Bill Jamieson travels forward in time to a peaceful, prosperous Scotland, then returns back to today’s angry factionalism.
On the bedside table, my battered Alexa buzzed in the darkness. Exhausted, I could barely read the date: was it not November 21, 2035?
Time to rise as a pearly morning light suffused the room. Brightness lay beyond the bedroom window. I pulled back the curtain and looked down as sunlight transformed Loch Earn into a sea of glittering diamonds. Here I was the richest man on Earth.
Alexa clicked on to Radio Scotland. The soft Orkney lilt of First Minister Ailsa Cunninghame was setting out an ambitious new water pipeline project set to bring more than £100 million of revenue over the next ten years. Then came a progress report on one of the most ambitious forestry schemes in Europe – and an update on food and farm exports: the highest on record.
Scotland was on a roll. Everything was the opposite of conventional prediction – and for the better. Transformational social change had swept the country. Scotland was enjoying a natural resource boom to combat climate change – forestry, farming, water and food products. Huge behavioural change was evident everywhere – and the country an investment, tourism and visitor magnet.
None of this could have been imagined in the tumult and trauma of the early 2020s. The SNP had swept all before it, the Conservatives wiped out and Labour little more than a rusting industrial memory. Rising over the Glasgow skyline is the headquarters of the new Scottish Infrastructure Commission. In Stirling, the foundations were laid for the new Scottish Centre for Excellence and Enterprise, with offices, conference halls, exhibition centres and health and wellbeing stadia.
A step back from full independence
We prepared to join the EU and, at the borders, large welcoming signs and saltires gave the first inkling of a country redefined and reborn: a complex of border posts and the presence of smartly uniformed guards and customs officers turned the crossing into an event.
An unstoppable in-tide of change swept all before it as new institutions were born and old ones re-imagined and energised. The surging waves of ambition seemed relentless. But then, imperceptibly at first, the tide paused and began a slow and gradual retreat.
The new and experimental gave ground to what worked and was practical. It was as if we discovered that while we wished to be independent, we stopped short from the full version: we aspired to be different and distinctive, but a metre short of separate. Over time we came to prefer ease of business and movement. In due course, the border checks and paperwork became little more than a formality, the form-filling and paperwork perfunctory. For the private motorist and Eddie Stobart juggernaut alike, the traffic flowed with the salute of the guards little more than the tapping of a finger on cap badge.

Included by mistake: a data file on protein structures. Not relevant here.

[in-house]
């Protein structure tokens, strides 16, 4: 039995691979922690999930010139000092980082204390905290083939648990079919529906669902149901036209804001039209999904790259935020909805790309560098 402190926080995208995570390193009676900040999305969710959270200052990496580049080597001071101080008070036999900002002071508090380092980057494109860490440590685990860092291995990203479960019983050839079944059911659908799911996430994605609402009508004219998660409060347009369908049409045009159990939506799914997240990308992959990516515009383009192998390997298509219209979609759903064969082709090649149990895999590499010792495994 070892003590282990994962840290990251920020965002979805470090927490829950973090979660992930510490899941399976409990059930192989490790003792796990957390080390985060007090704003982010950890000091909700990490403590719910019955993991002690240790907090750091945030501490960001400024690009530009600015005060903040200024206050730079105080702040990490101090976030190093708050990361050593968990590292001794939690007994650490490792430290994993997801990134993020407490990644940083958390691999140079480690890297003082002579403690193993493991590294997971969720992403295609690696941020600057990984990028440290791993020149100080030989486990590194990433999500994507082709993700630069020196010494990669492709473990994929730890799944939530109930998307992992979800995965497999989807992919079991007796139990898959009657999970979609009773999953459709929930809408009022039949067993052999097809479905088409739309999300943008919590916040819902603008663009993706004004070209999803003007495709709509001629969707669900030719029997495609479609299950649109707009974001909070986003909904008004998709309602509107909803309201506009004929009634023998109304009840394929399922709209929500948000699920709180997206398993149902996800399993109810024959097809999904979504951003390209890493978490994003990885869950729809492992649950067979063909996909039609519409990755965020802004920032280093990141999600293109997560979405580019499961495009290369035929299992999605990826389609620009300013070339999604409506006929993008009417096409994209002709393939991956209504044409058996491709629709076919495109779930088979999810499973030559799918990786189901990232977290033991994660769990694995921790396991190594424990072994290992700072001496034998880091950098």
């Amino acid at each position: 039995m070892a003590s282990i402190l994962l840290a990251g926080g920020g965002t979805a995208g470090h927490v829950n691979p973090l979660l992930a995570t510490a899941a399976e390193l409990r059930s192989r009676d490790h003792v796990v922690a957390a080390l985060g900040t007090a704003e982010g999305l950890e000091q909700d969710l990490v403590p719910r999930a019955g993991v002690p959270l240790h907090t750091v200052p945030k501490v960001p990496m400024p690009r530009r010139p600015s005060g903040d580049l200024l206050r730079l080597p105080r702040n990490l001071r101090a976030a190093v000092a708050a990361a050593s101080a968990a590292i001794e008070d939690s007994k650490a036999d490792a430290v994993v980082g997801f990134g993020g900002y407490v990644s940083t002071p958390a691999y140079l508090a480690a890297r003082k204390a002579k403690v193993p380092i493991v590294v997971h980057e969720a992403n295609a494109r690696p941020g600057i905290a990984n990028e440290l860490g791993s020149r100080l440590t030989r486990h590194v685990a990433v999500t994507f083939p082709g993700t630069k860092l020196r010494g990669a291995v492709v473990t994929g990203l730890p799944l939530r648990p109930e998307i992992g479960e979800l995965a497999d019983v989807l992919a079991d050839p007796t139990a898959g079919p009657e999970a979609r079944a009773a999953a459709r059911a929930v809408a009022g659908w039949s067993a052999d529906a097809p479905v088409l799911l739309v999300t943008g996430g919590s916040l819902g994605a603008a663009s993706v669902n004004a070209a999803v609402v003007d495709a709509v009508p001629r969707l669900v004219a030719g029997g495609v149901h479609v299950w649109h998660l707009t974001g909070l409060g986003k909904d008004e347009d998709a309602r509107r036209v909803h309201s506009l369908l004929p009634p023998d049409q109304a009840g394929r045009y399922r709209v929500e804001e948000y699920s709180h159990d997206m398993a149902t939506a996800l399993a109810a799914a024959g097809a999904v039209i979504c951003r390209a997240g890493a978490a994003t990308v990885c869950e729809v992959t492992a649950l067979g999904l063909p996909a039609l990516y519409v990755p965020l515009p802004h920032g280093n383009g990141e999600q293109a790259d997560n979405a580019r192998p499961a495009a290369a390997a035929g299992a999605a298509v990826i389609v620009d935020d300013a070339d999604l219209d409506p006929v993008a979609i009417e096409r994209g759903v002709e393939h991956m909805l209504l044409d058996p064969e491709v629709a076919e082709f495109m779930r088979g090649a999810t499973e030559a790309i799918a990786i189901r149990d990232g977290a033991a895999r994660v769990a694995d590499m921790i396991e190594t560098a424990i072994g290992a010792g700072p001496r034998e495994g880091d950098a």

Economically, the big push was now massive water pipeline development. We had no lack of it, but areas of middle and southern England battled against increasing drought. Water was now a cash-generating export par excellence.
The Behaviourist Movement
Economic development overall came to be shaped by the dynamics of climate change. Forestry planting made a dramatic step forward. In the lowlands, arable farming expanded as dietary habits changed. Food and farming development became turbo-charged in the face of changes in lifestyle choices. A threatened breakdown in health provision obliged us to adapt.
Running parallel to this and spreading out from university campuses was a remarkable behaviour change: a steady falling out of fashion of alcohol consumption and, indeed, mood-altering substances such as cannabis and cocaine. This was in recognition of the part they played, not only in overloading health services but also in violent, abusive and anti-social behaviour. It was not simply that it was seen to be cool to be straight: here was the iron law of rational choice.
Here at home, the Behaviourist Movement, as it came to be known, brought a surge in voluntary collective action in neighbourhoods to clean up, smarten and improve. It seemed a hopeless aspiration as retail degeneration in town centres gathered force. But one bold fiscal change brought an immediate turnaround: business rates were slashed and lifted altogether for tens of thousands of small firms. Many start-ups failed. But many more brought a surge of enterprise, creativity and purpose.
Scotland was buzzing. But so, too, was my chipped and tarnished Alexa on the bedside table. I looked again, to see the time: November 20 2019. An election broadcast on the radio filled the room with angry voices of factionalism, cynicism, argument and despair. How quickly the past can become a foreign country. But if that is true, it can surely apply also to a future – one of unforeseeable possibility.